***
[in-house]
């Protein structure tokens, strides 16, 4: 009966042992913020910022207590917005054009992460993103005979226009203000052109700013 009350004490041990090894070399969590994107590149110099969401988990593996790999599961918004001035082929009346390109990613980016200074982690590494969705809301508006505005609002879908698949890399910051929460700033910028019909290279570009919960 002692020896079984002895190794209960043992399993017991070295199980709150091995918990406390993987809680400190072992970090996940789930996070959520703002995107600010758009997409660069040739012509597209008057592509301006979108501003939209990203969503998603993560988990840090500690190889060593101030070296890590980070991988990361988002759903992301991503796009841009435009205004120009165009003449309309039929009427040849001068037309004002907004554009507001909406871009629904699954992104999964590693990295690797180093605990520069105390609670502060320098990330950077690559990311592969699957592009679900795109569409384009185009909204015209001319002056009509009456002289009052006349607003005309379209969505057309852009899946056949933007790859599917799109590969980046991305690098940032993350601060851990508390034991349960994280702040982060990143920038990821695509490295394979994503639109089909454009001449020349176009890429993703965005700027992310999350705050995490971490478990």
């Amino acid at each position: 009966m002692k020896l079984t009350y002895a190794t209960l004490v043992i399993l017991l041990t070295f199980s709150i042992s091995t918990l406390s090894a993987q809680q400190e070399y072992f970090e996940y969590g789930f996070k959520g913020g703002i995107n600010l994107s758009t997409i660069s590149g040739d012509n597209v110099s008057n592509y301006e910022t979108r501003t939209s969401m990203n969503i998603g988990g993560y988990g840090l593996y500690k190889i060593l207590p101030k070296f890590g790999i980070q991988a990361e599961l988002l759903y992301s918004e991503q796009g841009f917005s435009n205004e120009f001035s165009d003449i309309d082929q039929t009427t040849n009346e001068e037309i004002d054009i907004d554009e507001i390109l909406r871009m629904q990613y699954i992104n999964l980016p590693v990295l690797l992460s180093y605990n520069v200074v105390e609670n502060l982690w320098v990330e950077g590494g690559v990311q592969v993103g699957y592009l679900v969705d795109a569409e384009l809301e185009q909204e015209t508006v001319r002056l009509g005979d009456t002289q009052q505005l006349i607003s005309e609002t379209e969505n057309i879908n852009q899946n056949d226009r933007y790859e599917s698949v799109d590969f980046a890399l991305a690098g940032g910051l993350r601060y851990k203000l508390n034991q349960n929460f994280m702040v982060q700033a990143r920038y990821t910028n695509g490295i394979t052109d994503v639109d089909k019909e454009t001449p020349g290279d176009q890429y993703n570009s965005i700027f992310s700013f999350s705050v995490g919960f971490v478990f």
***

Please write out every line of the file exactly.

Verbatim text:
[in-house]
């Protein structure tokens, strides 16, 4: 009966042992913020910022207590917005054009992460993103005979226009203000052109700013 009350004490041990090894070399969590994107590149110099969401988990593996790999599961918004001035082929009346390109990613980016200074982690590494969705809301508006505005609002879908698949890399910051929460700033910028019909290279570009919960 002692020896079984002895190794209960043992399993017991070295199980709150091995918990406390993987809680400190072992970090996940789930996070959520703002995107600010758009997409660069040739012509597209008057592509301006979108501003939209990203969503998603993560988990840090500690190889060593101030070296890590980070991988990361988002759903992301991503796009841009435009205004120009165009003449309309039929009427040849001068037309004002907004554009507001909406871009629904699954992104999964590693990295690797180093605990520069105390609670502060320098990330950077690559990311592969699957592009679900795109569409384009185009909204015209001319002056009509009456002289009052006349607003005309379209969505057309852009899946056949933007790859599917799109590969980046991305690098940032993350601060851990508390034991349960994280702040982060990143920038990821695509490295394979994503639109089909454009001449020349176009890429993703965005700027992310999350705050995490971490478990």
């Amino acid at each position: 009966m002692k020896l079984t009350y002895a190794t209960l004490v043992i399993l017991l041990t070295f199980s709150i042992s091995t918990l406390s090894a993987q809680q400190e070399y072992f970090e996940y969590g789930f996070k959520g913020g703002i995107n600010l994107s758009t997409i660069s590149g040739d012509n597209v110099s008057n592509y301006e910022t979108r501003t939209s969401m990203n969503i998603g988990g993560y988990g840090l593996y500690k190889i060593l207590p101030k070296f890590g790999i980070q991988a990361e599961l988002l759903y992301s918004e991503q796009g841009f917005s435009n205004e120009f001035s165009d003449i309309d082929q039929t009427t040849n009346e001068e037309i004002d054009i907004d554009e507001i390109l909406r871009m629904q990613y699954i992104n999964l980016p590693v990295l690797l992460s180093y605990n520069v200074v105390e609670n502060l982690w320098v990330e950077g590494g690559v990311q592969v993103g699957y592009l679900v969705d795109a569409e384009l809301e185009q909204e015209t508006v001319r002056l009509g005979d009456t002289q009052q505005l006349i607003s005309e609002t379209e969505n057309i879908n852009q899946n056949d226009r933007y790859e599917s698949v799109d590969f980046a890399l991305a690098g940032g910051l993350r601060y851990k203000l508390n034991q349960n929460f994280m702040v982060q700033a990143r920038y990821t910028n695509g490295i394979t052109d994503v639109d089909k019909e454009t001449p020349g290279d176009q890429y993703n570009s965005i700027f992310s700013f999350s705050v995490g919960f971490v478990f």